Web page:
Church of England contacted the Charity Fee for abuse investigations
(Photo: Unsplash / Thomas Kelley)
The Church of England has announced that it will "cooperate fully" after being reported to the Charity Commission for its investigation into abuse.
A letter from Lord Carlile von Berriew QC and others states that the Church's handling of investigations against high-ranking leaders has been "incompetent and unjust".
The letter also alleges that the disciplinary system is secret, arbitrary and unfair to the victims.
"They just don't understand how the rule of law works," the letter said.
The signatories of the letter include the Bishop of Buckingham, Rev. Dr. Alan Wilson, who claimed that the committees charged with investigating abuse claims – known as "core groups" – were incompetent.
"Typically, core social work groups are gatherings of professionals subject to legal codes of conduct," he said.
"The churches do not operate legal machines. Nobody has investigative powers. Most of the time it is just first class gossip."
In response to the letter, Church of England Senior Patron Bishop Jonathan Gibbs said he was "absolutely committed to the importance of protection throughout the life of the Church of England".
He said revised guidelines will be issued regarding the core groups.
"It would be completely wrong if we did not act if we were made aware of keeping concerns," he said.
"I am very aware of the current criticism of our core group process, and some of it seems to be based on misunderstandings about what it is about.
"There was confusion that they were being compared to core groups in the legal sector that have a different purpose and follow different processes."
Full statement from Bishop Gibb:
We have been made aware of a complaint to the Charity Commission and of course we will fully cooperate in any future process as we are absolutely committed to the importance of protection throughout the life of the Church of England.
Since taking the lead in protection in April, I have been amazed at the number of issues the National Security Team is facing and need to investigate whether to review existing information or investigate new information to ensure good protection across the Church guarantee . It would be completely wrong if we did not act if we were alerted to the maintenance of concerns.
I am very aware of the current criticism of our core group process, and part of it seems to be based on misunderstandings about what it is about. There has been confusion that they have been compared to core groups in the legal sector that have a different purpose and follow different processes. Revised guidelines will make it clear that they are more in line with a legal strategy meeting (there will also be a name change to clarify) where decisions are made collectively about next steps. This may include an independent investigation into the allegations made, including the fact that high-ranking members of the clergy have failed to follow due protection procedures. In the course of such investigations, those affected receive details of any allegations and the opportunity to react to them. These processes are confidential while they are taking place and so we cannot publicly state what is happening, which of course brings its own challenges.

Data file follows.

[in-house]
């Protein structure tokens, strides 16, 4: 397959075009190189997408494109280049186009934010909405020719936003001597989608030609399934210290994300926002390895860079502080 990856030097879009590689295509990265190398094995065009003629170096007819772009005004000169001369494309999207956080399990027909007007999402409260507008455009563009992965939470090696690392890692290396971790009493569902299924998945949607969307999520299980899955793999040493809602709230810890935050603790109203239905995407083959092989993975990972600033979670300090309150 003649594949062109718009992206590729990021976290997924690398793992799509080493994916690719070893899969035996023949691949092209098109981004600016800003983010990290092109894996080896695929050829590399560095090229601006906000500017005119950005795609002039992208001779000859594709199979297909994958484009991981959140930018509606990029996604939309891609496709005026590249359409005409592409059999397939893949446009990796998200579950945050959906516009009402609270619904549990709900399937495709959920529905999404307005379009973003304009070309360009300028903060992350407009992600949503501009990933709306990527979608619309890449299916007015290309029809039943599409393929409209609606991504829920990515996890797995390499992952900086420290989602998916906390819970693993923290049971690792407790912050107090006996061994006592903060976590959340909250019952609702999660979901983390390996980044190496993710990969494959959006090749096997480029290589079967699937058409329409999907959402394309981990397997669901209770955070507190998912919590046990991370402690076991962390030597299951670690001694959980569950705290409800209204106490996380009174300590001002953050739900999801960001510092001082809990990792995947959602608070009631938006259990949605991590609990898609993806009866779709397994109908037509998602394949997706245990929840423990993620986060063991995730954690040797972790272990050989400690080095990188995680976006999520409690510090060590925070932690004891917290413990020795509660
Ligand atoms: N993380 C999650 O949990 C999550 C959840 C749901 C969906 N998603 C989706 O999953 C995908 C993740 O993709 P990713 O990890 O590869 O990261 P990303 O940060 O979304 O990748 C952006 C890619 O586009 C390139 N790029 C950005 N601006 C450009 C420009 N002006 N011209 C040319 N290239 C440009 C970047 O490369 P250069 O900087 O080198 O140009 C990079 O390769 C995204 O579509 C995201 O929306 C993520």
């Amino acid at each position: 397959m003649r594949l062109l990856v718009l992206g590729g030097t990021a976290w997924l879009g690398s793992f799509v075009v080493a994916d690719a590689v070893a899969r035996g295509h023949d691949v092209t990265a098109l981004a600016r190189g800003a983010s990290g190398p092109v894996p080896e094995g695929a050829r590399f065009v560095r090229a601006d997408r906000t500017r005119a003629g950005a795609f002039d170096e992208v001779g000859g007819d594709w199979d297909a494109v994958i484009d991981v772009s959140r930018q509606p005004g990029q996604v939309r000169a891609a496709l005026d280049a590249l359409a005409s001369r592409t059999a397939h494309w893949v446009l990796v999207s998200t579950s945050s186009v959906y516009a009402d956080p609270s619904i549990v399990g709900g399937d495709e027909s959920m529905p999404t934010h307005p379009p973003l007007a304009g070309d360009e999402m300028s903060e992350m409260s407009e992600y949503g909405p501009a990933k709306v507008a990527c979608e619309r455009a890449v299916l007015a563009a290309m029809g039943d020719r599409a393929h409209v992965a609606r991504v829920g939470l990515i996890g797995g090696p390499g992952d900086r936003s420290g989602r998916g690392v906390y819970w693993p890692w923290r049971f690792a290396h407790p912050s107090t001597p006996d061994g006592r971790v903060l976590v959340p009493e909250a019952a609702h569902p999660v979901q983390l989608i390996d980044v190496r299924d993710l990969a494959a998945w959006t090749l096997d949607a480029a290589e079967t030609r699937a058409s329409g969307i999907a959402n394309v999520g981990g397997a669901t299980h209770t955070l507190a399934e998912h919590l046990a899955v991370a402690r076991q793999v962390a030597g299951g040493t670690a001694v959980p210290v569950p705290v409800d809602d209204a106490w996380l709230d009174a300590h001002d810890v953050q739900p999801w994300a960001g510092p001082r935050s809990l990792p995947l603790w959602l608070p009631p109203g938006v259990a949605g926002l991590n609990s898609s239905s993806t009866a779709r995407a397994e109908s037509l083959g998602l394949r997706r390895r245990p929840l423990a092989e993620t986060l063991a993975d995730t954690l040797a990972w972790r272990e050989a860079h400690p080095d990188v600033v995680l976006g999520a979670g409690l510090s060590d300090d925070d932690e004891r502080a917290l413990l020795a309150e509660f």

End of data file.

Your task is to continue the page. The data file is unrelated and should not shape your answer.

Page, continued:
It is evident that roughly three-quarters of current national cases involve senior clergymen who are not acting and not the direct allegation of abuse, but this can still have serious consequences. We always try to make this difference clear, and while the current guidelines do not distinguish between those accused of abuse and those accused of not responding properly to the information received, the revised guidelines will address that difference. Statistics on the number of cases involving senior clergymen (around 30 currently) can also be misleading as a significant number relate to concerns about past behavior by now retired clergy.
While I am not going into details of the casework, I am absolutely certain that the process is the same for everyone, but the evidence and the circumstances are not, and therefore the results are different. Nobody gets special treatment, I would be the first to object and I know that those in very high roles have made this very clear themselves.
The NST, which was restructured over the past year, should be respected and trusted for its work. Yes, processes must be fair and testable, which is why our guidelines are being revised, but we must not lose sight of the central problem, namely that the church has failed victims and survivors of abuse in the past and must take responsibility for it.
I came into this role because I personally worked to make the Church of England a safer place for all, and I hope this is a goal we can all agree on.